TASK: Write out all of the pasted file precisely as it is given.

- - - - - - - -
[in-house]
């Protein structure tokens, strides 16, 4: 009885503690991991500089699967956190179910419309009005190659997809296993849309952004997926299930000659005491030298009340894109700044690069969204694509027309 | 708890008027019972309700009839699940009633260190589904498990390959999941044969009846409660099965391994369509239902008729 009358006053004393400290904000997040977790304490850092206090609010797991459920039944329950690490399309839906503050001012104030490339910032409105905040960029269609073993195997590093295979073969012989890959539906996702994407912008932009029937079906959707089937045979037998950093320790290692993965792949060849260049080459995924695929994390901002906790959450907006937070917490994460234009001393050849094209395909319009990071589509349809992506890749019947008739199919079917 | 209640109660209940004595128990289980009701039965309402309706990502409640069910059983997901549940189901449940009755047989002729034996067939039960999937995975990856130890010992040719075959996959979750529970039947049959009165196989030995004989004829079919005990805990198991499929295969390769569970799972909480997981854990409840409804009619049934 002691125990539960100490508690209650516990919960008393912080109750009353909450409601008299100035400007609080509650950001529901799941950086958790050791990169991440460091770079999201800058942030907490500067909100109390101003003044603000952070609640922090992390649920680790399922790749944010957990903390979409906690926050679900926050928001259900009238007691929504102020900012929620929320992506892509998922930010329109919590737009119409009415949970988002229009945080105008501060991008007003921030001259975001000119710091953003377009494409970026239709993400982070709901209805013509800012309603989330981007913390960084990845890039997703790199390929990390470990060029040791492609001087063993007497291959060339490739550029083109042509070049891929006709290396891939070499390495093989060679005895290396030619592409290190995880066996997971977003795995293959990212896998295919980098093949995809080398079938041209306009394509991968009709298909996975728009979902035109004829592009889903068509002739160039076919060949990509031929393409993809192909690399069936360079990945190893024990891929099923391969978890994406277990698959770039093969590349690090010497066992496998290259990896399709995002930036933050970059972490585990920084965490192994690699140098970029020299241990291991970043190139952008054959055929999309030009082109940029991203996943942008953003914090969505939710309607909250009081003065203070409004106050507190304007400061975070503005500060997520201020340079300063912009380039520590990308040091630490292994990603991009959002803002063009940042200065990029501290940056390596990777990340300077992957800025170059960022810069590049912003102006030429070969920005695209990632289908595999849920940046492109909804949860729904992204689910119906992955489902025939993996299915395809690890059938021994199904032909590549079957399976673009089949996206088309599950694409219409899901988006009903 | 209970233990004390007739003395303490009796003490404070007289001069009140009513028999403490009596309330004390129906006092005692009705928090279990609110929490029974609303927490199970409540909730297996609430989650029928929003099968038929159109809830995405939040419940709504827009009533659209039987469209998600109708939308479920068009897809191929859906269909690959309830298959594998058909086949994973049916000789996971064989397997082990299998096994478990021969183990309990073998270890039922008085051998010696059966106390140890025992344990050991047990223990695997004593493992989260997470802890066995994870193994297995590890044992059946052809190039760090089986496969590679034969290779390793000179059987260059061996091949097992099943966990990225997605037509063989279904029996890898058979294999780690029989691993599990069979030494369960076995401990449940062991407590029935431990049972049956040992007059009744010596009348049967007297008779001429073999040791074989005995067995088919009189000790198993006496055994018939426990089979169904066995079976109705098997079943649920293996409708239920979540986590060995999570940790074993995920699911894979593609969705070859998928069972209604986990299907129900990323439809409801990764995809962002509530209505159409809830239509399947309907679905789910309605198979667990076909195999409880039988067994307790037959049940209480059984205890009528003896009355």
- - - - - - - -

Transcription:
[in-house]
């Protein structure tokens, strides 16, 4: 009885503690991991500089699967956190179910419309009005190659997809296993849309952004997926299930000659005491030298009340894109700044690069969204694509027309 | 708890008027019972309700009839699940009633260190589904498990390959999941044969009846409660099965391994369509239902008729 009358006053004393400290904000997040977790304490850092206090609010797991459920039944329950690490399309839906503050001012104030490339910032409105905040960029269609073993195997590093295979073969012989890959539906996702994407912008932009029937079906959707089937045979037998950093320790290692993965792949060849260049080459995924695929994390901002906790959450907006937070917490994460234009001393050849094209395909319009990071589509349809992506890749019947008739199919079917 | 209640109660209940004595128990289980009701039965309402309706990502409640069910059983997901549940189901449940009755047989002729034996067939039960999937995975990856130890010992040719075959996959979750529970039947049959009165196989030995004989004829079919005990805990198991499929295969390769569970799972909480997981854990409840409804009619049934 002691125990539960100490508690209650516990919960008393912080109750009353909450409601008299100035400007609080509650950001529901799941950086958790050791990169991440460091770079999201800058942030907490500067909100109390101003003044603000952070609640922090992390649920680790399922790749944010957990903390979409906690926050679900926050928001259900009238007691929504102020900012929620929320992506892509998922930010329109919590737009119409009415949970988002229009945080105008501060991008007003921030001259975001000119710091953003377009494409970026239709993400982070709901209805013509800012309603989330981007913390960084990845890039997703790199390929990390470990060029040791492609001087063993007497291959060339490739550029083109042509070049891929006709290396891939070499390495093989060679005895290396030619592409290190995880066996997971977003795995293959990212896998295919980098093949995809080398079938041209306009394509991968009709298909996975728009979902035109004829592009889903068509002739160039076919060949990509031929393409993809192909690399069936360079990945190893024990891929099923391969978890994406277990698959770039093969590349690090010497066992496998290259990896399709995002930036933050970059972490585990920084965490192994690699140098970029020299241990291991970043190139952008054959055929999309030009082109940029991203996943942008953003914090969505939710309607909250009081003065203070409004106050507190304007400061975070503005500060997520201020340079300063912009380039520590990308040091630490292994990603991009959002803002063009940042200065990029501290940056390596990777990340300077992957800025170059960022810069590049912003102006030429070969920005695209990632289908595999849920940046492109909804949860729904992204689910119906992955489902025939993996299915395809690890059938021994199904032909590549079957399976673009089949996206088309599950694409219409899901988006009903 | 209970233990004390007739003395303490009796003490404070007289001069009140009513028999403490009596309330004390129906006092005692009705928090279990609110929490029974609303927490199970409540909730297996609430989650029928929003099968038929159109809830995405939040419940709504827009009533659209039987469209998600109708939308479920068009897809191929859906269909690959309830298959594998058909086949994973049916000789996971064989397997082990299998096994478990021969183990309990073998270890039922008085051998010696059966106390140890025992344990050991047990223990695997004593493992989260997470802890066995994870193994297995590890044992059946052809190039760090089986496969590679034969290779390793000179059987260059061996091949097992099943966990990225997605037509063989279904029996890898058979294999780690029989691993599990069979030494369960076995401990449940062991407590029935431990049972049956040992007059009744010596009348049967007297008779001429073999040791074989005995067995088919009189000790198993006496055994018939426990089979169904066995079976109705098997079943649920293996409708239920979540986590060995999570940790074993995920699911894979593609969705070859998928069972209604986990299907129900990323439809409801990764995809962002509530209505159409809830239509399947309907679905789910309605198979667990076909195999409880039988067994307790037959049940209480059984205890009528003896009355």